• DRM (Score:4, Insightful)

    by daeg (828071) on Wednesday August 30, 2006 @01:50PM (#16008996)
    As much as I hate DRM, by buying the music from iTunes in the first place you are clearly stating your position that you will tolerate DRM. It's like buying a Ford and ripping the Ford emblem off the car and thinking that you're "sticking it to Ford." I have news for you: Ford (Apple) is laughing all the way to the bank.
    • Re: (Score:3, Insightful)

      by mrchaotica (681592) *

      If every iTMS track you have has either been from a Pepsi cap or the weekly free download (as mine is), you can still make use of the software without having compromised your ethics.

      (On another note, isn't it a nice coincidence that I'm wearing my EFF t-shirt today? I had just chosen it randomly, but now I can say I'm wearing it in celebration!)

      • by spud603 (832173)
        Except that you've given your money to PepsiCo, which in my book is ten times worse than FairPlay.
      • by TheGreek (2403)
        If every iTMS track you have has either been from a Pepsi cap or the weekly free download (as mine is), you can still make use of the software without having compromised your ethics.
        As long as you didn't pay them for it, you didn't compromise your ethics?

        That says more about how committed you are to your ethics than it does about anything else, frankly.
    • Re:DRM (Score:5, Insightful)

      by nine-times (778537) <nine.times@gmail.com> on Wednesday August 30, 2006 @02:26PM (#16009297) Homepage

      It's like buying a Ford and ripping the Ford emblem off the car and thinking that you're "sticking it to Ford." I have news for you: Ford (Apple) is laughing all the way to the bank.

      Actually, it's not like that. It's like... the opposite of that. Or not really, but it's just not like that.

      There are a bunch of differences here, the first being that I don't know how a Ford logo is anything like DRM. You might not like the Ford logo, and ripping it off might be a cosmetic improvement (or not, depending on your opinion), but it doesn't inhibit your use of the car. Second, I can't think of a reason why Ford's suppliers would stop selling to Ford if their cars didn't have a Ford logo. It's generally believed, on the other hand, that Apple fought with the record companies because Apple didn't want to use DRM, but for the RIAA, it was a deal-breaker. No DRM, no music, hence no music store.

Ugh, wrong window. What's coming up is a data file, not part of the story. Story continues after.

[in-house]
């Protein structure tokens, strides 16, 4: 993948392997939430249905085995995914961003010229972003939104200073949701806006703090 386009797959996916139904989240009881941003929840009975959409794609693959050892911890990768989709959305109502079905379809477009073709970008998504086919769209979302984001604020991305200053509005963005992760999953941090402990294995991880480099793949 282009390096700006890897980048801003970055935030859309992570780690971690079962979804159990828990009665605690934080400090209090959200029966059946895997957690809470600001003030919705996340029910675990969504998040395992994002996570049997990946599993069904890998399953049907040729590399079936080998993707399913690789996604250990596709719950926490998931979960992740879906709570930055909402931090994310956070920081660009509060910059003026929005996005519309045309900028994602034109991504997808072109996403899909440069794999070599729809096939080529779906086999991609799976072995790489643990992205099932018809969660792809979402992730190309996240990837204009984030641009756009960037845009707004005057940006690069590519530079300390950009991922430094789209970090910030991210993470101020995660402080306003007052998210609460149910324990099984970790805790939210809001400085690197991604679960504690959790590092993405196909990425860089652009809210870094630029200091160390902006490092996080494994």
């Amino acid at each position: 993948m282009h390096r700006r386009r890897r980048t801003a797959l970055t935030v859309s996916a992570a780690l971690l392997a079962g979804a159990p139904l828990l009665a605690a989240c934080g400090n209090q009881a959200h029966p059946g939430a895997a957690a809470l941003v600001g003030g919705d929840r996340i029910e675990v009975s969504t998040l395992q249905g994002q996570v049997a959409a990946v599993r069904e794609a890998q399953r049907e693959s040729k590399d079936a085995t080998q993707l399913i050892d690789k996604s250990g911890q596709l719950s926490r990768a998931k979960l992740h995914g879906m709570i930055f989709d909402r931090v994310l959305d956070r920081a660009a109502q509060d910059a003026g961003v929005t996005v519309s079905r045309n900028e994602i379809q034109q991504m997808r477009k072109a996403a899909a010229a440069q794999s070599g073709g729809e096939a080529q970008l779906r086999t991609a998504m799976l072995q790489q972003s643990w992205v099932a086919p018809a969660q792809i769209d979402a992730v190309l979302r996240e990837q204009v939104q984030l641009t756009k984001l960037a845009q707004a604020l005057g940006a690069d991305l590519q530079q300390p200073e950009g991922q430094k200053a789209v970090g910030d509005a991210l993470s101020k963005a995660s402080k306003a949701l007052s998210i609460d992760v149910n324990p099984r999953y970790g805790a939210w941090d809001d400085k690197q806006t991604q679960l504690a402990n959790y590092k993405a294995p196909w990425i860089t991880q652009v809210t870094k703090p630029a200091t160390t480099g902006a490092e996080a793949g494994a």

In any event, I don't think people want to remove the DRM so they can "stick it to Apple". They buy from Apple because they like the service Apple is providing, and they strip the DRM because they don't like the DRM.

    • Re:DRM (Score:5, Insightful)

      by Dachannien (617929) on Wednesday August 30, 2006 @02:52PM (#16009539)
      If iTMS were a subscription service, I might be more inclined to agree with you. But it's not - you're buying the music for keeps, so it doesn't really matter ethically whether you strip the DRM or not, as long as you don't then go and violate copyright law.

  • by Anonymous Coward
    Yahoo and MSN show results. Google does not. Good to see they're doing no evil.
  • by jltnol (827919) <aworksinc@@@aol...com> on Wednesday August 30, 2006 @01:50PM (#16009004)
    I think this was tried before.... and the response from Apple was that if the file was downloaded, it was paid for. So, deleting the DRM, while not in Apple's best interest, isn't exactly the same as the WMA subscription problem, where songs that are "rented" could be owned. Let's face it, if you really want something for free, there are lots of places to get it... I just don't see the point of removing the DRM from a paid for iTunes file, because FairPlay does seem pretty generous with what you are allowed to do with it.
    • by ericdano (113424)
      Indeed. All the work required to strip the DRM off iTunes files, one could go to a myriad of P2P programs and find what they are looking for, at a higher bitrate as well.
    • by mrchaotica (681592) * on Wednesday August 30, 2006 @02:00PM (#16009080)
      I just don't see the point of removing the DRM from a paid for iTunes file

      Two reasons:

      1. Sooner or later you will either lose your decryption key or want to use the file on an unsupported platform.
      2. It's the principle of the thing!
      • Re: (Score:3, Insightful)

        by dr.badass (25287)
        Sooner or later you will either lose your decryption key...

        Which you can recover. [apple.com]

        or want to use the file on an unsupported platform.

        Which doesn't require breaking the DRM.
      • Re: (Score:3, Interesting)

        by ad0gg (594412)
        My nano losses its decryption key on a monthly basis. And it always seems to happen when i won't have access to my computer for a couple days to change the ipods name(weirdest fix i've heard of) which fixes the problem. It just recently did it a couple days. Its quite an annoyance and i'm seriously contemplating using something to rip fairplay off my music. Also just recently purchased a phillips boombox type mp3 player for $20(slickdeals.net ftw), and it can't play my itunes purchased music but it will
    • Re: (Score:3, Insightful)

      by TClevenger (252206)
      I want to put it on my Creative Muvo. Fairplay isn't THAT generous.
      • That doesn't change the fact that you SIGNED AWAY your fair use rights when you LICENSED the file you downloaded. You didn't BUY anything upon which to excercise your fair use. It sucks, but that is what you agreed to when you signed up for iTunes and clicked the "Accept" button on the license agreement.

        If you don't like it, you don't have to use it.